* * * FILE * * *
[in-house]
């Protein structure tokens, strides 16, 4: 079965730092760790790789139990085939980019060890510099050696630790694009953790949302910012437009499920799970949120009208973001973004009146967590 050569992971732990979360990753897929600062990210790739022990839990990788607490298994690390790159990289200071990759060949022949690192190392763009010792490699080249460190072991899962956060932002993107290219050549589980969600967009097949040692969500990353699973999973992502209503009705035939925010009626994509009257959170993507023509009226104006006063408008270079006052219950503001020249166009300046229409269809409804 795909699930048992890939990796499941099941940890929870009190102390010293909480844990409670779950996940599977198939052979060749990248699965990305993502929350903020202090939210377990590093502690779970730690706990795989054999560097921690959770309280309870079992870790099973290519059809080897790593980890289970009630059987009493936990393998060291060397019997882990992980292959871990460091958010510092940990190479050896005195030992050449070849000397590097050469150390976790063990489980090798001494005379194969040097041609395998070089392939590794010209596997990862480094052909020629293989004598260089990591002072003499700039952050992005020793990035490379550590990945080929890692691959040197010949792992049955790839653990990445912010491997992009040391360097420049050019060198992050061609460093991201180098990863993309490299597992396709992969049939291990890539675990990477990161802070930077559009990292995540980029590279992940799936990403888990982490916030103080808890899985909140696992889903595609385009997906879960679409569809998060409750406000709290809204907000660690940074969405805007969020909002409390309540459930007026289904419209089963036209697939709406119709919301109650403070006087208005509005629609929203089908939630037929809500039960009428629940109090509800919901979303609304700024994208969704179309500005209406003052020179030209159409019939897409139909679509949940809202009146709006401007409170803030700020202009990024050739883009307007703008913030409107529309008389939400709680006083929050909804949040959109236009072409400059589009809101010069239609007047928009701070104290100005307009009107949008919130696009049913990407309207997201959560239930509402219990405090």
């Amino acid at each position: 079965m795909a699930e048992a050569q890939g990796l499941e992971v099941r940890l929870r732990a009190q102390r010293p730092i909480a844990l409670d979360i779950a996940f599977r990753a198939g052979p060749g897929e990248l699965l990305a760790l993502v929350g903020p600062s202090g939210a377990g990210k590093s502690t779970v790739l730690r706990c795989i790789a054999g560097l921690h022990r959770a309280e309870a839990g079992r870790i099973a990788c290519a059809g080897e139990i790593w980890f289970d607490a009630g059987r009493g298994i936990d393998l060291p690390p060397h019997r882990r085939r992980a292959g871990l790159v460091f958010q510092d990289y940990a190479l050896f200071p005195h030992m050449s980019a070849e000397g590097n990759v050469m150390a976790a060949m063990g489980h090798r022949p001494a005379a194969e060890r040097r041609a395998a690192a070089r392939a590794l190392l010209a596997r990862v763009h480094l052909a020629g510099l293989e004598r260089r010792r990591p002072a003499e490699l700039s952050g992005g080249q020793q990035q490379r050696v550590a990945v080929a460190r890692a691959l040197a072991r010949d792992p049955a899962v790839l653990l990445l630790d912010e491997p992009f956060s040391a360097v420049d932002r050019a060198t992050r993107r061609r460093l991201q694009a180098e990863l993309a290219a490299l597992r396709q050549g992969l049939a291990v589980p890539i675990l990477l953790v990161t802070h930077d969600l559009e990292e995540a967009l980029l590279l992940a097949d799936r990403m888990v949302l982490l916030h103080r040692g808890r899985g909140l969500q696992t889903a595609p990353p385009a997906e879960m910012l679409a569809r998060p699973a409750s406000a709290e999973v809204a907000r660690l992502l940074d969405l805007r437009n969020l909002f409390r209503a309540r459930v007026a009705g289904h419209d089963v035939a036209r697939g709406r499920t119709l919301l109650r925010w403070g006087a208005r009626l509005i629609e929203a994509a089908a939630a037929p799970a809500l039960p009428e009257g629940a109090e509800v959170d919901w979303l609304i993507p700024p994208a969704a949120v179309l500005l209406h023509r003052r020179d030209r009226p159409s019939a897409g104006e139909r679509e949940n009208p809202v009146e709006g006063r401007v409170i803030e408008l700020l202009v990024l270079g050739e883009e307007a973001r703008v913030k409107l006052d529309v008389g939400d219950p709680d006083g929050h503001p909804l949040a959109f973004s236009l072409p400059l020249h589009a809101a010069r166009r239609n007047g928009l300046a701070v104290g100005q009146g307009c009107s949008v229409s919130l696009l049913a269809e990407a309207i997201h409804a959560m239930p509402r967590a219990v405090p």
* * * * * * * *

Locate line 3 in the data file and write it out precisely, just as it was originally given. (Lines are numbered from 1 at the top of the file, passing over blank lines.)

């Amino acid at each position: 079965m795909a699930e048992a050569q890939g990796l499941e992971v099941r940890l929870r732990a009190q102390r010293p730092i909480a844990l409670d979360i779950a996940f599977r990753a198939g052979p060749g897929e990248l699965l990305a760790l993502v929350g903020p600062s202090g939210a377990g990210k590093s502690t779970v790739l730690r706990c795989i790789a054999g560097l921690h022990r959770a309280e309870a839990g079992r870790i099973a990788c290519a059809g080897e139990i790593w980890f289970d607490a009630g059987r009493g298994i936990d393998l060291p690390p060397h019997r882990r085939r992980a292959g871990l790159v460091f958010q510092d990289y940990a190479l050896f200071p005195h030992m050449s980019a070849e000397g590097n990759v050469m150390a976790a060949m063990g489980h090798r022949p001494a005379a194969e060890r040097r041609a395998a690192a070089r392939a590794l190392l010209a596997r990862v763009h480094l052909a020629g510099l293989e004598r260089r010792r990591p002072a003499e490699l700039s952050g992005g080249q020793q990035q490379r050696v550590a990945v080929a460190r890692a691959l040197a072991r010949d792992p049955a899962v790839l653990l990445l630790d912010e491997p992009f956060s040391a360097v420049d932002r050019a060198t992050r993107r061609r460093l991201q694009a180098e990863l993309a290219a490299l597992r396709q050549g992969l049939a291990v589980p890539i675990l990477l953790v990161t802070h930077d969600l559009e990292e995540a967009l980029l590279l992940a097949d799936r990403m888990v949302l982490l916030h103080r040692g808890r899985g909140l969500q696992t889903a595609p990353p385009a997906e879960m910012l679409a569809r998060p699973a409750s406000a709290e999973v809204a907000r660690l992502l940074d969405l805007r437009n969020l909002f409390r209503a309540r459930v007026a009705g289904h419209d089963v035939a036209r697939g709406r499920t119709l919301l109650r925010w403070g006087a208005r009626l509005i629609e929203a994509a089908a939630a037929p799970a809500l039960p009428e009257g629940a109090e509800v959170d919901w979303l609304i993507p700024p994208a969704a949120v179309l500005l209406h023509r003052r020179d030209r009226p159409s019939a897409g104006e139909r679509e949940n009208p809202v009146e709006g006063r401007v409170i803030e408008l700020l202009v990024l270079g050739e883009e307007a973001r703008v913030k409107l006052d529309v008389g939400d219950p709680d006083g929050h503001p909804l949040a959109f973004s236009l072409p400059l020249h589009a809101a010069r166009r239609n007047g928009l300046a701070v104290g100005q009146g307009c009107s949008v229409s919130l696009l049913a269809e990407a309207i997201h409804a959560m239930p509402r967590a219990v405090p």